Some airlines still fly planes built in the 1970s.
Even back then, planes were built to last. What is alarming, though, they still use pre-Walkman era 1970s technology to connect with customers. And that explains why a recent air and ocean carrier digitalization benchmarking study found most airlines ranked behind ocean carriers in customer connectivity, structural transformation and online experience.
Why the lag? We spoke to two experts – digitalization managers at two pioneering airlines, who shed light on the lag and what’s changing going forward.
How The Airlines Lag
It’s hardly news that cargo airline digitalization lags. Where is it most clear?
The gap between modes was wide – the average ocean carrier benchmark score was almost double the airline average.
Only three top airlines have real-time (API) pricing and booking connectivity for customers.
Where airlines lagged ocean carriers most was structural transformation – investing in new technologies and focussing top-down on changing systems, processes and culture. In effect, most weren’t even trying.
Blame The People In First (And Economy) Class
One explanation for the lag is the relative influence of cargo businesses to the airline’s passenger business. Since the cargo division typically makes up just 9% of airline revenues, they are often overlooked for much-needed capital investment.
But Chris Bohn, Product Owner Quote & Book at Air France KLM Martinair Cargo, sees a change.
“The big players now realize there is much to gain from having a modern, lean and efficient cargo unit. They understood that flight profitability means focussing on both the passenger and cargo business.”
Fragmented Industries Lack Giants
Industry fragmentation is another explanation. The top ten ocean carriers command an 83% market share, with the largest carriers driving change. Maersk, for instance, has a focused digital innovation program and sponsors three separate incubator/accelerator programs. It can afford to, with 18% of the market, while the air cargo industry doesn’t have such giants to lead them.
Jochen Goettelmann, CIO at Lufthansa Cargo, sees fragmentation at both airlines and forwarders as a cause for lagging digitization.
“Because the market is so fragmented, airlines look to keep within the pack. They play safe, invest in what is completely under their control and will give quick and substantive returns. Like enhancing their TMS, for instance. That’s why 80% of the top air carriers have state of the art TMSs. Very few are interested in taking a lead, like investing in APIs. Getting ahead of the pack is a longer-term play that doesn’t bring immediate returns on investment. And I wouldn’t even say their customers are driving this type of change. In my experience, there hasn’t been a broad push from forwarders or shipperss for APIs. The freight forwarder market is even more fragmented than ours and has a similar pack mentality.”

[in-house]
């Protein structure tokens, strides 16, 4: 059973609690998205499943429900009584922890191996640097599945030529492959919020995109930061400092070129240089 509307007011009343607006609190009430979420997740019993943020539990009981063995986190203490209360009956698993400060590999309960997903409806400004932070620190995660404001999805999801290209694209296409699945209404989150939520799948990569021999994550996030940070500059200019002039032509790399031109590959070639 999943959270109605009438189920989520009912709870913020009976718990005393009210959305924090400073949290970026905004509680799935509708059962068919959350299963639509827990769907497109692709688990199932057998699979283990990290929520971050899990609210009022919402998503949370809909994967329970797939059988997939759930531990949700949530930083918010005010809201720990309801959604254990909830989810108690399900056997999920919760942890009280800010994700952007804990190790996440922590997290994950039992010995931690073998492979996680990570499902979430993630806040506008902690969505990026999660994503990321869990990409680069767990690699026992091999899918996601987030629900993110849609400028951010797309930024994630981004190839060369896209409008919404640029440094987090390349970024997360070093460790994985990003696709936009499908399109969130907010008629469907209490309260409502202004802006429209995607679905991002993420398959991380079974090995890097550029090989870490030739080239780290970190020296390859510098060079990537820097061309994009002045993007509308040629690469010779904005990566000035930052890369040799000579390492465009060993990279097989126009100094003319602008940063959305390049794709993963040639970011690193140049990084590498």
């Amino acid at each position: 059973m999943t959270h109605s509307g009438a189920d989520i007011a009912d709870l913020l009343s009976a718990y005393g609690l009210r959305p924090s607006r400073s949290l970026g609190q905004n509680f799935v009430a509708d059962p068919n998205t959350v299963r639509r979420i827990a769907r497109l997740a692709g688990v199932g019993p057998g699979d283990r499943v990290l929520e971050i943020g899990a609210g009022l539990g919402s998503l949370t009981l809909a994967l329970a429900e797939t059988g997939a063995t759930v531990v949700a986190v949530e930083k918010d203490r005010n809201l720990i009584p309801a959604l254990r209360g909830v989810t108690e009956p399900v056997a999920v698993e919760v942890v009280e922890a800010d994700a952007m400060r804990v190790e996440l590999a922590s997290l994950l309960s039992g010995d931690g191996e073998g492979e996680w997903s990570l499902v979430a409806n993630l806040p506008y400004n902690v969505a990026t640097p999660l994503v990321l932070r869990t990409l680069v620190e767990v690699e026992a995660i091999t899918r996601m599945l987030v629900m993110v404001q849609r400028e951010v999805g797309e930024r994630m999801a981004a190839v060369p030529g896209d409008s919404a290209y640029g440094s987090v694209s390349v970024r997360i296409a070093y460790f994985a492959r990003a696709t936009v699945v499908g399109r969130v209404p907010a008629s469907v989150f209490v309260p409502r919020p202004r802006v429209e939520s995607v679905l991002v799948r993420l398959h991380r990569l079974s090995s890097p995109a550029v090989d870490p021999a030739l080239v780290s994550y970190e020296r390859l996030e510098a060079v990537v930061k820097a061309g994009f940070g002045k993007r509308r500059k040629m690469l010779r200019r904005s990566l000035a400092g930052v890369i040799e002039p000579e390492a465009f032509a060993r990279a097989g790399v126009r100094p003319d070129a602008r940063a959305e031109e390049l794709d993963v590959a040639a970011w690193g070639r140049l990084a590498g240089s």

Somewhere For The Buck To Stop
Half of the top ocean carriers, but only one of the top 20 air carriers had an executive-level transformation head. Were airlines lagging because they didn’t have an executive charged with change?
Both Chris and Jochen stress the importance of having a transformation head. But, while it’s preferable within the cargo business, Chris admits the role can also work from the corporate level. Either way, the important factor is that the transformation lead is unrestrained in their focus on transforming, and they must also have the right personal characteristics to succeed.
Jochen agrees that focus is key. Unlike a CIO or CTO, a transformation head does not have to concern themselves with legacy technology. He referenced several global forwarders who have clearly benefited from having an unencumbered, standalone transformation head.
The Dynamics Of Change
Jochen sees air carrier digitalization one or two decades behind many other industries. Neither customers nor pack mentality are particularly conducive for driving change.
But revenue is.
Increasing revenue and optimizes yield is critical…and also one of the most impressive shifts in air cargo today. That’s exactly what Chris’s Air France KLM Martinair Cargo and Jochen’s Lufthansa Cargo have achieved with dynamic pricing. This pricing strategy converts more empty space into revenue, which is mission-critical in an era of sub-50% capacity utilization.
Air cargo carriers need look no further than their company’s passenger business to see it’s effectiveness. When American Airlines developed dynamic pricing in the early 1980s, competitors, and eventually all airlines, soon followed suit.
But it can’t happen in isolation. First, airlines must prepare APIs to connect information from their TMS, RMS and CRM systems in real-time.
When it comes to customer-facing digital transformation, most air cargo carriers are flying behind the times. But increasing revenue and optimizing yield through dynamic pricing is the game changer airlines needed.
Chris and Jochen’s airlines both developed dynamic pricing in-house. But now airlines who don’t have the capacity but want to get ahead, have another option. Freightos WebCargo can connect the Horizon portal to their systems to supply dynamic pricing to both internal sales teams and their online sales channel as well as third-party sales platforms.